Canadians have ranked Google Search, Google Maps, YouTube and Android as part of the 10 “most helpful innovations” over the past three decades.
The details, published in Google’s 2022 Economic Impact Report by Public First, illustrate the impact Google and its use of AI has had on the lives of Canadians since the company first put down roots in 2001.
The report found Canadians used Google Search up to four times a day for their personal lives. This works out to the search engine answering 5 million questions every hour for Canadians.
Google Search, Play, Cloud, and advertising tools, along with YouTube, have delivered Canadian businesses, nonprofits, publishers, creators, and developers $45 billion of economic activity in 2022.
But as the report states, this number has room to grow significantly.
With the help of generative AI, Canada’s economy could increase by $210 billion, while tackling economic and societal challenges. But that’s only if “Canada gets this right.”
One example of Google’s generative AI presence in Canada was seen through the company’s use of infrared information from satellites for wildfire detection. “In 2022, Google covered over 30 big wildfire events in Canada and the U.S., with more than 7 million views in Search and Maps helping to inform people and firefighting teams.”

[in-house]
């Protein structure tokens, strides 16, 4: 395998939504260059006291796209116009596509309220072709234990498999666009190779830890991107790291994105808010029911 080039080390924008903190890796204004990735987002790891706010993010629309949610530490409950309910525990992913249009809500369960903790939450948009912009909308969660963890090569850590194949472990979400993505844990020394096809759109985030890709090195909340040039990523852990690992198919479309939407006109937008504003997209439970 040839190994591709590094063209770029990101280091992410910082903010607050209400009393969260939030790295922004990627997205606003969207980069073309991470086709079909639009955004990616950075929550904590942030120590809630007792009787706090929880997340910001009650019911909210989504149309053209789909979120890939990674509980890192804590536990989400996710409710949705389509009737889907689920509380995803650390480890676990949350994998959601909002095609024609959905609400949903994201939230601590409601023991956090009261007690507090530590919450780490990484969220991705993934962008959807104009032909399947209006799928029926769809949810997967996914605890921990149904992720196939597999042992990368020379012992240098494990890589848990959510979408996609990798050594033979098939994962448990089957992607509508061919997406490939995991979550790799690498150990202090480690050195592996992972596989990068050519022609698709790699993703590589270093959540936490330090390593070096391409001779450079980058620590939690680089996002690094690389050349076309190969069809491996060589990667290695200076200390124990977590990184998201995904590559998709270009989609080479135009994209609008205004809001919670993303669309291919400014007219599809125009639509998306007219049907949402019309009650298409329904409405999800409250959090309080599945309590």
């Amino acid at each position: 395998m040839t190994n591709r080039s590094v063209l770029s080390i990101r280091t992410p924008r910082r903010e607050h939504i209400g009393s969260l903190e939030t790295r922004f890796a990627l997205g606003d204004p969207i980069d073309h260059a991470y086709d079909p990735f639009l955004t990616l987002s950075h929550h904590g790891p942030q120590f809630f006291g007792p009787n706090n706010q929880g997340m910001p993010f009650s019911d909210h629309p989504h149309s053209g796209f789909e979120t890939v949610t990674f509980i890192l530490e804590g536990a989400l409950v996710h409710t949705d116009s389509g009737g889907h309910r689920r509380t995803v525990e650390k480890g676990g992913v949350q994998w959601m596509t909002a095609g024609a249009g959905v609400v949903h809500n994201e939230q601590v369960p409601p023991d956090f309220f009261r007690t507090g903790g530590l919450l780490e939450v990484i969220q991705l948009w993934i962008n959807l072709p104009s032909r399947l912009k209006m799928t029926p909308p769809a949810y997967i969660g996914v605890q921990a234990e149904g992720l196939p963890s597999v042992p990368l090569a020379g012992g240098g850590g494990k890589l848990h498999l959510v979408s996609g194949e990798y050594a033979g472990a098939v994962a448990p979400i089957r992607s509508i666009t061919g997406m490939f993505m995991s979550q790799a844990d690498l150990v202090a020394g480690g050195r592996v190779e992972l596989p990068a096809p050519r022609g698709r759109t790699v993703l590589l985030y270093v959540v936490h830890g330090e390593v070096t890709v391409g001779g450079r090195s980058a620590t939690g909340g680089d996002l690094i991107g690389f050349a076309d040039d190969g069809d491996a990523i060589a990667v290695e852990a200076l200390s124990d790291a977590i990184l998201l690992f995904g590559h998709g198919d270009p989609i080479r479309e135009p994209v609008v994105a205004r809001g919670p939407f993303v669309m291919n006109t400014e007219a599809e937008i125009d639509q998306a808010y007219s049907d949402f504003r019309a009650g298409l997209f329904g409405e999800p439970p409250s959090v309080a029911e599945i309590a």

Regarding “work productivity” generative AI could save the average Canadian worker more than 100 hours a year. This “would be the single biggest improvement to worker productivity since the arrival of Google Search,” Sabrina Geremia, vice president and country managing director at Google Canada, wrote in a blog post.
The figures in the study are based on polling from 7,000 people residing in every province and territory and business leaders from 1,000 organizations of various sizes and industries.
Despite Google’s “AI first” methodology, one of Google’s most notable AI innovations that has yet to make it to Canada is Bard. The chatbot was released back in March and is available in a host of different languages to people all over the world.
Regulatory issues have stopped the program from making its way to Canada, but that will “soon change,” Sam Sebastian, vice president and country manager of Google Cloud in Canada, told reporters during a press briefing Tuesday.
“We’ll bring it here to Canada very soon as we manage through all the regulatory issues or opportunities, depending on how you look at it.
Parliament is discussing the lack of such regulation through the Digital Charter Implementation Act (Bill C-27), which covers rules on AI.
The lack of such regulation hasn’t stopped other chatbots from making their way to Canada. One of the most popular options is Open AI’s ChatGPT, which Canada’s Privacy Commissioner is currently investigating.
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